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Irrigating with Wyoming’s Water

Now, as in pioneer times, with the advent of spring and irrigation season, farmers and ranchers look to available water to grow crops, water livestock and sustain life. 

An article in a 1904 railroad prospectus book touts the value of Wyoming’s water as thus:

“Without irrigation there would be no settled and prosperous West. It was the first weapon seized by civilization in the battle with desolation.

“There are seven different sections in Wyoming where large irrigation projects are being carried on. The government alone is spending upwards of $40 million to help water the large acreage of splendid lands in this western country.

“At the same time the irrigable land is becoming scarcer and scarcer, and every year the prices for these lands are advancing. The North Platte River Valley will soon be made the best-watered section in America, and when the canals and irrigation systems are completed in this section, they will constitute the largest irrigation enterprise on the American continent. There will be 91,000 acres of land under the Canals and Ditches of the North Platte and Encampment Canal Company alone.

“On account of the abundance of water flowing in the North Platte River and its tributaries, no reservoirs or storage will be necessary in order to have sufficient water for all irrigation purposes.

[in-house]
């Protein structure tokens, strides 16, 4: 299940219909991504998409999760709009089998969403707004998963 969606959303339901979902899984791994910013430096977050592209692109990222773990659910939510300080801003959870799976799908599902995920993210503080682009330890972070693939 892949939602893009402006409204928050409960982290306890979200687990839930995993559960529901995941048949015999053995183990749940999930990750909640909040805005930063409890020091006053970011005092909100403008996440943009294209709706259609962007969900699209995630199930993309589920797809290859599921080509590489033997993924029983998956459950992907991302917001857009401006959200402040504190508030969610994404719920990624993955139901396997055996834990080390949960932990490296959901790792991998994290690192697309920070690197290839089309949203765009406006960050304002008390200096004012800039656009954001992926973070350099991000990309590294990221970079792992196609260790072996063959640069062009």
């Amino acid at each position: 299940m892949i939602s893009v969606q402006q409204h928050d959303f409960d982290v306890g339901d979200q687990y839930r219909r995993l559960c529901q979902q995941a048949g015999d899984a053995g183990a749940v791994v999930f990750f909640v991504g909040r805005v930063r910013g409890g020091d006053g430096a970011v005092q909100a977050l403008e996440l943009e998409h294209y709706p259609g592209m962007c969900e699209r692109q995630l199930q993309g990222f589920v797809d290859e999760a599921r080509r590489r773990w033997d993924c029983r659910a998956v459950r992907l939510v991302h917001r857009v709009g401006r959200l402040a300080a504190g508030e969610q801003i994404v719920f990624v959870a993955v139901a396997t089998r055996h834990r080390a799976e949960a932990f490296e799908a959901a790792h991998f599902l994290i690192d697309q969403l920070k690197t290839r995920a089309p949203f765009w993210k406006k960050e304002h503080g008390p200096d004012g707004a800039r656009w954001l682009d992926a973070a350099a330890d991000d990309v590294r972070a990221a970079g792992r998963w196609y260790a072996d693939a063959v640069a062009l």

“Most of the irrigating ditches here are Farmers’ Cooperative Ditches, and the only cost of maintenance is the bare expense of keeping them in repair. The source of the irrigation water supply is absolutely unlimited, as the North Platte and Encampment Rivers, and their many tributaries, have an abundance of water the year around and are practically fed during the summer months by the thaws from the perpetual snow in the mountains, reaching up as far as the Great Continental Divide.

“This is a condition of productiveness which hardly one man in 10 in the West appreciated and which those who live elsewhere not only do not appreciate but scarcely understand or believe.

“The ‘Irrigation Farmer’ enjoys all kinds of advantages over the ‘Rain Farmer.’ He never fears the drought. He never scans the skies when his fields are thirsty. He does not need to depend on the spring and summer rains to bring forth his crops. He knows that up in the deep canyons of the surrounding mountains, far above the heat of the valley, up in ‘Nature’s Ice House,’ are stored the snow and ice that feeds the streams he owns.”

The article continues, “Thus, when his fields are thirsty he can give them drink, and so he plants with confidence . . . ” 

Whoa, dam up the creek and save that overflow for another “Postcard.”